College of Occupational Therapists (COT; 2013) Position statement: Occupational therapists use of standardized outcome measures. London: COT. Available from: https://www.cot.co.uk/sites/default/files/position_statements/public/COT-Position-Statement-measuring-outcomes.pdf (accessed 25 April 2017)

Everitt BS. (2006) Medical Statistics from A to Z: A Guide for Clinicians and Medical Students. Cambridge: Cambridge University Press.

Laver, A. J. & Powell, G. E. (1995). The Structured Observational Test of Function (SOTOF). Windsor: NFER-NELSON.

Laver-Fawcett AJ. (2007) Principles of Assessment and Outcome Measurement for Occupational Therapists and Physiotherapists: Theory, Skills and Application. Chichester: Wiley. Note: BAOT/COT members can access an electronic copy of this book at: http://lib.myilibrary.com.cot.idm.oclc.org/ProductDetail.aspx?id=83859

 Laver-Fawcett A J, Brain L, Brodie C, Cardy L, Manaton L (2016) The Face Validity and Clinical Utility of the Activity Card Sort – United Kingdom (ACS-UK). British Journal of Occupational Therapy, 79(8) 492–504. doi:10.1177/0308022616629167. Available from: http://journals.sagepub.com/doi/abs/10.1177/0308022616629167 (accessed 25th April 2017).

Mokkink LB, Terwee CB, Patrick DL, Alonso J, Stratford PW, Knol DL, Bouter LM and de Vet HCW (2012) COSMIN checklist manual. Available at: http://www.cosmin.nl/images/upload/files/COSMIN%20checklist%20manual%20v9.pdf (accessed 25 April 2017).

Some related resources:

College of Occupational Therapists (nd). Resources to help you choose assessments and outcome measures. Available from: https://www.cot.co.uk/cot-library/assessments-and-outcome-measures (accessed 25 April 2017)

College of Occupational Therapists (nd). Developing an assessment tool or outcome measure. Available from: http://www.cot.co.uk/cot-library/developing-assessment-tool-or-outcome-measure (accessed 25 April 2017)

Laver-Fawcett, A J (2014) Routine standardised outcome measurement to evaluate the effectiveness of occupational therapy interventions: essential or optional? Ergoterapeuten, 4, 28-37. Available from: http://www.ergoterapeuten.no/Admin/Public/Download.aspx?file=Files%2fFiles%2fFagartikler%2foutcome.pdf (accessed 25th April 2017).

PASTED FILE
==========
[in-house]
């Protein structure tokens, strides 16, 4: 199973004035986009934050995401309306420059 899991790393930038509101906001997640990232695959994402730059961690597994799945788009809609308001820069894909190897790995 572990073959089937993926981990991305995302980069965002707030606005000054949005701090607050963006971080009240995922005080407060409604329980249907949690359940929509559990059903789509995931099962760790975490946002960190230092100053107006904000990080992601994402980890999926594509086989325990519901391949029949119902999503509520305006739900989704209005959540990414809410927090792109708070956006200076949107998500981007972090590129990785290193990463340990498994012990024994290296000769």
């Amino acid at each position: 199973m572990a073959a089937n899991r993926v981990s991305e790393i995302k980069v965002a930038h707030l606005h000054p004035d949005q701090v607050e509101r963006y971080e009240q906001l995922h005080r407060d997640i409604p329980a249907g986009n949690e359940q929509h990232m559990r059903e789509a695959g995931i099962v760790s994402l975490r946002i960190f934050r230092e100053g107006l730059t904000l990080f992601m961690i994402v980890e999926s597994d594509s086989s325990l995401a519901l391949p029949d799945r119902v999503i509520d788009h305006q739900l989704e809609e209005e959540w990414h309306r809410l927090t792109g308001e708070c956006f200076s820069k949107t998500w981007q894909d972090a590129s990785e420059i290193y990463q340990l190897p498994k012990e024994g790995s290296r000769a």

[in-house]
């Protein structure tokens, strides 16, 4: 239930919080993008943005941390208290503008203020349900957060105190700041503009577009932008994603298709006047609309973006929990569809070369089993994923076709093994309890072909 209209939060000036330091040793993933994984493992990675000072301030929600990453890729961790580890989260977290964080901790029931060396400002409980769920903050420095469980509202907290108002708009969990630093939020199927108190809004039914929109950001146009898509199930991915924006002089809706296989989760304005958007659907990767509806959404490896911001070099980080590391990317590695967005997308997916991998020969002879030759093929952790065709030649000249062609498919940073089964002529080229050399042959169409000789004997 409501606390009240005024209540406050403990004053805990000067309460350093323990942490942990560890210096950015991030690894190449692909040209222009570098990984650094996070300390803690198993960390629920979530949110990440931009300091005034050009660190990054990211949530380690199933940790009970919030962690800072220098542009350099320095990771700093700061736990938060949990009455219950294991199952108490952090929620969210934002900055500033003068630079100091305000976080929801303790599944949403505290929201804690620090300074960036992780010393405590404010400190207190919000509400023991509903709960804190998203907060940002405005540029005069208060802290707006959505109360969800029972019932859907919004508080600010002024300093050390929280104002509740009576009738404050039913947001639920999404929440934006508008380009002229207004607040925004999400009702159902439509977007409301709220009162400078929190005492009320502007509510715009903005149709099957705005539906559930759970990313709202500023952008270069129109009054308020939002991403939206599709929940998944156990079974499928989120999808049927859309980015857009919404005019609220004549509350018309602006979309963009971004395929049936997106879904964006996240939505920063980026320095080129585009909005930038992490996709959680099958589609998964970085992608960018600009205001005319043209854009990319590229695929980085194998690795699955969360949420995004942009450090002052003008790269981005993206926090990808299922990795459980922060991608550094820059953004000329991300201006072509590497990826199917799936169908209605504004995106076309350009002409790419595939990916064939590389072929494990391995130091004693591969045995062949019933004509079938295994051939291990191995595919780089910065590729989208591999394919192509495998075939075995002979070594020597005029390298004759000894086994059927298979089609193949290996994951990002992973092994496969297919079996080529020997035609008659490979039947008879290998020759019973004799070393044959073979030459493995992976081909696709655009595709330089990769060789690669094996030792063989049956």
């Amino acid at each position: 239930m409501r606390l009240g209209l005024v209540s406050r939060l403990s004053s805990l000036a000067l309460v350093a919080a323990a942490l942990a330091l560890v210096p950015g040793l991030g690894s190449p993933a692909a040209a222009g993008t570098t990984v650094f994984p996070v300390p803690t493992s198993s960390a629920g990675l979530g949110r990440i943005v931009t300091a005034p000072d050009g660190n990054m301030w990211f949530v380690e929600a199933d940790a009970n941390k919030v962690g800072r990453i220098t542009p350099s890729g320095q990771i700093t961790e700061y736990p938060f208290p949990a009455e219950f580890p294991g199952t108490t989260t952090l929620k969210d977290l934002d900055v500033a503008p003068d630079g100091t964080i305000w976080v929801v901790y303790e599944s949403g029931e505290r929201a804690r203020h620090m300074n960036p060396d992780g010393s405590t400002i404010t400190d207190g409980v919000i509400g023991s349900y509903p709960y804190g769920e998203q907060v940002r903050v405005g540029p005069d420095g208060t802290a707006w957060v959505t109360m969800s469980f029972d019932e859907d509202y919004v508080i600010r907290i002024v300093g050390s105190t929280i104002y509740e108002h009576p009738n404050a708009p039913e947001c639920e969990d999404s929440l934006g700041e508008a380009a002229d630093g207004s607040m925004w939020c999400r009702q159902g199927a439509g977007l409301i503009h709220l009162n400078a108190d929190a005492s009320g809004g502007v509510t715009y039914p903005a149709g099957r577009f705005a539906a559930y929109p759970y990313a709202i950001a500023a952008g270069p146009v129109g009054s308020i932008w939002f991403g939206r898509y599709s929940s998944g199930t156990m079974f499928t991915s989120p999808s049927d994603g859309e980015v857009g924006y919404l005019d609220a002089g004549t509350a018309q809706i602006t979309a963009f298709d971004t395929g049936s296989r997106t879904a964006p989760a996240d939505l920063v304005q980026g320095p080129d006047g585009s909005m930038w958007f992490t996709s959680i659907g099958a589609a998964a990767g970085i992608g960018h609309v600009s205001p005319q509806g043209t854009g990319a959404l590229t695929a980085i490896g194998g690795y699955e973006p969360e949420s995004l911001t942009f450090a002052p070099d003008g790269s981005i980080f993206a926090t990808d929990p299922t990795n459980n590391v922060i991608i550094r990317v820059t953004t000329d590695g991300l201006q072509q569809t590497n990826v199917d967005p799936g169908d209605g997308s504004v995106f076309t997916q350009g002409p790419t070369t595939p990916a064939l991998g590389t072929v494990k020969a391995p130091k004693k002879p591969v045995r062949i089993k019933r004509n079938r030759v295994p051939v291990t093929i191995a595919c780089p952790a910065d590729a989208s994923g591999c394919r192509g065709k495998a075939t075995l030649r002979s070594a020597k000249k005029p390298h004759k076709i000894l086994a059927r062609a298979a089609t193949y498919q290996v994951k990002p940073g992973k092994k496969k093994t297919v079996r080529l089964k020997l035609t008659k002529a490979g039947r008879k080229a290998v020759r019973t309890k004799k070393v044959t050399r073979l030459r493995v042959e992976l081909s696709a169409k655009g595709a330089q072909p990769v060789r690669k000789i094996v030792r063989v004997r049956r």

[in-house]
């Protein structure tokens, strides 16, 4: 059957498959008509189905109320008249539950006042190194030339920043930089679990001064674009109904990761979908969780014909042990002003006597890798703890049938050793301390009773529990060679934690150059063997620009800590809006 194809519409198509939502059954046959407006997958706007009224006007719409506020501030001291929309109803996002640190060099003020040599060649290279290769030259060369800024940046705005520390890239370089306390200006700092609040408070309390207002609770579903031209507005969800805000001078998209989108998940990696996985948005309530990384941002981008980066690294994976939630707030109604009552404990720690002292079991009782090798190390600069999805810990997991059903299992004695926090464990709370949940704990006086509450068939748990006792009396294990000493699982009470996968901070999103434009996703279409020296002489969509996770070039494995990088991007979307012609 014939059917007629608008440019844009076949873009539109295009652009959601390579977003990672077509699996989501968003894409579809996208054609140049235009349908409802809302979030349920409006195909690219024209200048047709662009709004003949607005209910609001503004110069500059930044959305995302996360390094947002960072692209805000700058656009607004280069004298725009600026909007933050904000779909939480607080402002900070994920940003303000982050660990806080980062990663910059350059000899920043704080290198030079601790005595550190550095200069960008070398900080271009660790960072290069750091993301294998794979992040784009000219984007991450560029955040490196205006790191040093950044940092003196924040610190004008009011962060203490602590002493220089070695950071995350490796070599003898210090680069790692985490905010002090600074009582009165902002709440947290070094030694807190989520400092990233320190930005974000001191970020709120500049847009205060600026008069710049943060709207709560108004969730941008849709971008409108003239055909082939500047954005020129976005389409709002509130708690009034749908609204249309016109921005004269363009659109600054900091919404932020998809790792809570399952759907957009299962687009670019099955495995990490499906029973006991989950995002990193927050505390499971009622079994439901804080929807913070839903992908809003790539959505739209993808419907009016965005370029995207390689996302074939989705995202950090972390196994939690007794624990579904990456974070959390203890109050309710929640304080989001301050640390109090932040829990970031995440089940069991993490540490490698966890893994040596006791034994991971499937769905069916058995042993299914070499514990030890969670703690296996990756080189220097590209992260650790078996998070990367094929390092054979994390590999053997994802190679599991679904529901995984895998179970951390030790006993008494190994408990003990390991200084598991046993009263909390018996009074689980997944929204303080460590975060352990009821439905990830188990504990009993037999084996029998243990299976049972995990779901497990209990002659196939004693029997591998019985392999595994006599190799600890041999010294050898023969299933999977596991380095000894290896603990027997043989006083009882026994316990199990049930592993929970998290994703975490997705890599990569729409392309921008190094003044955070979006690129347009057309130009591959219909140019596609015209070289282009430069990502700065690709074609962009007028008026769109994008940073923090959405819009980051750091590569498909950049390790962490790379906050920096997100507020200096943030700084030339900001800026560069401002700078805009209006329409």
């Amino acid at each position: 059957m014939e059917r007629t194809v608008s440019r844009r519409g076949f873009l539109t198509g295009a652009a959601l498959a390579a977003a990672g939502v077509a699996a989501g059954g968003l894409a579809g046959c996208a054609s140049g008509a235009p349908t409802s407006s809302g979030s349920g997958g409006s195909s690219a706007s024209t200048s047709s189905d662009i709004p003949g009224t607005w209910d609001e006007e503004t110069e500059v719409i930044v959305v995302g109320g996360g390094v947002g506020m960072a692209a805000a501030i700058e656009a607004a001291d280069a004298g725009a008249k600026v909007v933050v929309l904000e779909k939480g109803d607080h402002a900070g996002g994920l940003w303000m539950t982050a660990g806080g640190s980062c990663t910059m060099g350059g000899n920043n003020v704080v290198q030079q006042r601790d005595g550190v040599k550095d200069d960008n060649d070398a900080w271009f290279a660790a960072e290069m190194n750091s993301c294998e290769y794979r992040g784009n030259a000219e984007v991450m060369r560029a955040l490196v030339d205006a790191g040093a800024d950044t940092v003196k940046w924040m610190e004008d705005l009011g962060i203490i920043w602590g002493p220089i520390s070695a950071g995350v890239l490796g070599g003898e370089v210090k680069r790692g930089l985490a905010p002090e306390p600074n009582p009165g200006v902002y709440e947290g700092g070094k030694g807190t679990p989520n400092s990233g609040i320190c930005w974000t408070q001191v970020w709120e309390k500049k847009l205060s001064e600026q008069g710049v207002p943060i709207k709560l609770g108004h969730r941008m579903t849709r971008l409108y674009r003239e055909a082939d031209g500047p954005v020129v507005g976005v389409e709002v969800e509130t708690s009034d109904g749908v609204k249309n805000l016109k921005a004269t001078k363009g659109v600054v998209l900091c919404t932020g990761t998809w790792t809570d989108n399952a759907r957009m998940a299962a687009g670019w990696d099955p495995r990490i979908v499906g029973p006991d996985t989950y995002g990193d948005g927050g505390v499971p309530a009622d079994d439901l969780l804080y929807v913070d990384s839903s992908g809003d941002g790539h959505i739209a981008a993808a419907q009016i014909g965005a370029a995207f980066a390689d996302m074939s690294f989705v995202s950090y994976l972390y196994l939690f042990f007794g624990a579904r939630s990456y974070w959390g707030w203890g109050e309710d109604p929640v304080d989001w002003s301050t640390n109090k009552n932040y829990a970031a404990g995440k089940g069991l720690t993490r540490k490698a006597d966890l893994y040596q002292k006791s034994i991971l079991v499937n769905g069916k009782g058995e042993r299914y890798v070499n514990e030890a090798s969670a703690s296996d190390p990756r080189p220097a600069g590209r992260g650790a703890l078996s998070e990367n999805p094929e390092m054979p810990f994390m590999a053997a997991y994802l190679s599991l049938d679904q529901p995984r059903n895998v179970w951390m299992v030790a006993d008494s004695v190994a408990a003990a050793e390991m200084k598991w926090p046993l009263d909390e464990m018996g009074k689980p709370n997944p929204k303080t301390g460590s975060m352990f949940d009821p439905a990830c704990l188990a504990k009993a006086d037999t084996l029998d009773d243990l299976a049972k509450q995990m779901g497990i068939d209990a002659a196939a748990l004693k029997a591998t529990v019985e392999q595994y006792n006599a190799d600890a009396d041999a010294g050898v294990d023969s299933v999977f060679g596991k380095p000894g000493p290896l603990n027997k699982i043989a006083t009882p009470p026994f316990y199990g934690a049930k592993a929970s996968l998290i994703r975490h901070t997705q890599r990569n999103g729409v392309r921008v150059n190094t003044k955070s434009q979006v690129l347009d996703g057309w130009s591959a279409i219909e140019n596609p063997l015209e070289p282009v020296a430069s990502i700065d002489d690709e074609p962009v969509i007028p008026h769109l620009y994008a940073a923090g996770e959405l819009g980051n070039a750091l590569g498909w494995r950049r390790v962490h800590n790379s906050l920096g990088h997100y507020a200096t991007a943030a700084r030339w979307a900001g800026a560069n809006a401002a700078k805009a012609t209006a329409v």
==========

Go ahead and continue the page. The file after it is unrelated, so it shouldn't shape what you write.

Laver-Fawcett AJ (2010). The importance of measuring outcomes, including patient reported outcome measures (PROMS). BAOT Lifelong learning event Slide Share. Available at: https://www.slideshare.net/baotcot/the-importance-ofmeasuringoutcomes (accessed 25 April 2017)

Link to a bibliography for Outcomes and Evaluation of Occupational Therapy: https://lsbu.rl.talis.com/lists/ABE8C0F1-30D2-60C4-137E-3F7348999C39/bibliography.html (accessed 25 April 2017)

Post chat transcript

Online transcript

The Numbers

687,039 Impressions
356 Tweets
41 Participants
285 Avg Tweets/Hour
Avg Tweets/Participant

#OTalk Participants

#OTalk Journal Club 19th April 2016 – BJOT Editorial

Being the #OTgeeks that we are, the #OTalk team contributed to an editorial in the British Journal of Occupational Therapy which was published last week. Hopefully, this will give us the motivation to plough on with the write-up of our 2014 research evaluating the impact of #OTalk!

We would not be #OTalk without our community, and thought this week’s #OTalk would be a great opportunity to further explore some of the issues we touched on in our editorial. Join us tomorrow, Tuesday 19th April at 8pm GMT+1 on Twitter using the #OTalk hashtag to discuss online communities of research and practice.



The full-text of the editorial can be accessed for free at the Sage Journals website – either in web or PDF form (links open in a new window).


Here are some questions to start off the conversation:

  • For you, what is the value of building an online communities of practice?
  • How do you build your online networks? How do you maintain them?
  • How do you decide what tools are helpful or a hindrance?
  • How do you balance your time online?


If you would like further inspiration, you can also check out our 2013 poster about developing online communities of practice.

Post Chat Updates:

The Numbers

1,511,661 Impressions
536 Tweets
81 Participants

Online Transcript from Health Care HashTags

PDF of transcript: 19th April 2016

#OTalk Participants


#OTalkOnTour – #COT2014 (3rd-5th June 2014)